Mass Murder Inc by
Publication Date: 2016-01-01
Mass shootings are arguably one of the worst manifestations of gun violence. As discussed in this book, media outlets, gun control and rights advocates, statute, law enforcement agencies, and researchers often adopt different definitions of "mass killing," "mass murder," and "mass shooting," contributing to a welter of claims about the prevalence and deadliness of mass shootings. For the purposes of this book, "mass shooting" is defined as a multiple homicide incident in which four or more victims are murdered with firearms, within one event, and in one or more locations in close proximity. Chapter One of this book analyses mass shootings for a 15-year period (1999-2013). Chapter Two examines the United States use of two national data collection systems to track detailed information on homicides: the Federal Bureau of Investigation's Supplementary Homicide Reports and the Centers for Disease Control and Prevention's Fatal Injury Reports. Chapter Three presents data on homicide trends from 1992 to 2011. It describes homicide patterns and trends by age, sex, and race of the victim. It explores weapon use, with a focus on trends in firearm use and homicide trends by city size. It also includes special discussions of missing offender data and firearm use in nonfatal violent victimisations. Chapter Four provides comparative data from as far back as 1986 for context and analyses of firearms manufacturing trends over the years, and a broad picture of the state of firearms commerce in the United States today. It includes a state-by-state breakdown of the federal firearms licensees and a state-by-state breakdown of the National Firearm Act tax revenue information available through 2014.
Race in the American South by
Publication Date: 2007-10-21
This is the first book to offer an over-arching view of the ways race has indelibly shaped the history of the United States. David Brown and Clive Webb trace the turbulent course of southern race relations from the colonial origins of the plantation system to the maturation of slavery in the nineteenth century, through the rise of a new racial order during the Civil War and Reconstruction, to the civil rights movement of the twentieth century. While the authors recognize the very different racial balances in different parts of the region, the divisions among southern whites, and the non-racial basis of many aspects of southern distinctiveness, they convincingly put forward the case that the driving engine of Southern history is the attempt to resolve the dilemmas posed by the racial issue. They focus on the omnipresent racial basis of the changes over time in the region's politics, economy, and social structure, as well as other main areas of study in American history including culture, class, and gender.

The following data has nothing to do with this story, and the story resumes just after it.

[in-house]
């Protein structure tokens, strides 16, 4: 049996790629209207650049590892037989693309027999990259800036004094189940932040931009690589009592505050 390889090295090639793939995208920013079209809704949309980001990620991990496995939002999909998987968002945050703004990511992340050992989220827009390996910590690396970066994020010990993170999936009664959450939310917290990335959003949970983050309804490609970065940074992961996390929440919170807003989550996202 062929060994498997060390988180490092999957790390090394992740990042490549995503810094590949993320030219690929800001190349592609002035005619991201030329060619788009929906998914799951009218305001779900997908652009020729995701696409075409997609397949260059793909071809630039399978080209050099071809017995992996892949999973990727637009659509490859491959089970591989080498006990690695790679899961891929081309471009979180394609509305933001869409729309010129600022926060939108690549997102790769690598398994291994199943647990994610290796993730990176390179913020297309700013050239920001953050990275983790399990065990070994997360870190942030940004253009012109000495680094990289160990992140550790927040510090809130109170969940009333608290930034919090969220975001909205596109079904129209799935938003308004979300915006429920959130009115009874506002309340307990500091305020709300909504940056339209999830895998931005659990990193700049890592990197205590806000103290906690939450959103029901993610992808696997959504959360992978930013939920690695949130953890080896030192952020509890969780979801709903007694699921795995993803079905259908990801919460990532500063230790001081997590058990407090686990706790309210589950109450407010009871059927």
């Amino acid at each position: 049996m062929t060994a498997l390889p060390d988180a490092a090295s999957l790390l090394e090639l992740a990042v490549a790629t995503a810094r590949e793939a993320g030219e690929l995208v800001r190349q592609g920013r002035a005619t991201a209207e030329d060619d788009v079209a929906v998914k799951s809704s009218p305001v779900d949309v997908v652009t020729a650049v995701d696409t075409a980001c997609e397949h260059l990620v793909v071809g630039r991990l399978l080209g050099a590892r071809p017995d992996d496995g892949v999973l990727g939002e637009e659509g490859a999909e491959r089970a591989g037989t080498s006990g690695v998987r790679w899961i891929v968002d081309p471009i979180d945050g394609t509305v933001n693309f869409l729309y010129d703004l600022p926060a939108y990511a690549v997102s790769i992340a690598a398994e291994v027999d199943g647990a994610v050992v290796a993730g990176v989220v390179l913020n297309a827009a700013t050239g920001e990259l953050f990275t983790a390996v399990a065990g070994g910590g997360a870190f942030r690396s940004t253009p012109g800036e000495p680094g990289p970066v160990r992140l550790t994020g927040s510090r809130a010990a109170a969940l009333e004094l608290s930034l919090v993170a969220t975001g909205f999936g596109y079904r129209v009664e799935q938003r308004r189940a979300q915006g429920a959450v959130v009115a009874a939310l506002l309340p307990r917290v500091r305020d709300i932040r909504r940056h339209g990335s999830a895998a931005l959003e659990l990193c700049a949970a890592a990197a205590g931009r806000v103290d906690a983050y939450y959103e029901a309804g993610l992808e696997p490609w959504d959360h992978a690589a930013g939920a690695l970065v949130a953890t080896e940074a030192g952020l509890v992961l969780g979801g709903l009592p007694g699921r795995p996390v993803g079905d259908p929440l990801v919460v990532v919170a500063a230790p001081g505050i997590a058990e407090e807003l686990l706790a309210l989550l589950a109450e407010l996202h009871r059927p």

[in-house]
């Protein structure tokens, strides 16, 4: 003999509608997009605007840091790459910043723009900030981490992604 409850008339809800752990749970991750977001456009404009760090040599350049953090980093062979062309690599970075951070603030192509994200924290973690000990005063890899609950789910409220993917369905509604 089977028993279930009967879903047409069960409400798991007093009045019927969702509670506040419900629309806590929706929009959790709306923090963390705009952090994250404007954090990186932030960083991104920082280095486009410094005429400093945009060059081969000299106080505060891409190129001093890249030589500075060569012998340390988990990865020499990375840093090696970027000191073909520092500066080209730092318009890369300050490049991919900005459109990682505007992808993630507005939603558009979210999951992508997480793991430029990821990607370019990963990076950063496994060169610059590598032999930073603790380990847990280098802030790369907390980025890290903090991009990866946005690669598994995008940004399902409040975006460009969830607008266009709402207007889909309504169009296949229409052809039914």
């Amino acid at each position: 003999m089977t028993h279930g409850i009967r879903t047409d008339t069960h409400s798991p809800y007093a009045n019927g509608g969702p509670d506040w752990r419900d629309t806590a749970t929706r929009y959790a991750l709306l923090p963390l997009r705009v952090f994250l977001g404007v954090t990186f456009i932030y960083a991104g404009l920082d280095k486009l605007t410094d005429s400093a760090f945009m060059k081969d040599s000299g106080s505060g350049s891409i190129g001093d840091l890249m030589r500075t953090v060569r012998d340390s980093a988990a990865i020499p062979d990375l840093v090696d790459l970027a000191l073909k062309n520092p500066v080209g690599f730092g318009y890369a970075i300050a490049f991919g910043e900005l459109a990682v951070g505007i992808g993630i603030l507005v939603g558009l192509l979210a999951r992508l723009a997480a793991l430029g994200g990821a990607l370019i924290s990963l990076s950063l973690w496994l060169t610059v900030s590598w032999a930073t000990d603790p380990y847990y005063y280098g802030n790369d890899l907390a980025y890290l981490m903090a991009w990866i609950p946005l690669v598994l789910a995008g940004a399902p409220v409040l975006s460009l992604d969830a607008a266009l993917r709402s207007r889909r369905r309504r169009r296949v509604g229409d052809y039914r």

The Color of the Third Degree by
Publication Date: 2019-11-25
Available for the first time in English, The Color of the Third Degree uncovers the still-hidden history of police torture in the Jim Crow South. Based on a wide array of previously neglected archival sources, Silvan Niedermeier argues that as public lynching decreased, less visible practices of racial subjugation and repression became central to southern white supremacy. In an effort to deter unruly white mobs, as well as oppress black communities, white southern law officers violently extorted confessions and testimony from black suspects and defendants in jail cells and police stations to secure speedy convictions. In response, black citizens and the NAACP fought to expose these brutal practices through individual action, local organizing, and litigation. In spite of these efforts, police torture remained a widespread, powerful form of racial control and suppression well into the late twentieth century. The first historical study of police torture in the American South, Niedermeier draws attention to the willing acceptance of violent coercion by prosecutors, judges, and juries, and brings to light the deep historical roots of police violence against African Americans, one of the most urgent and distressing issues of our time.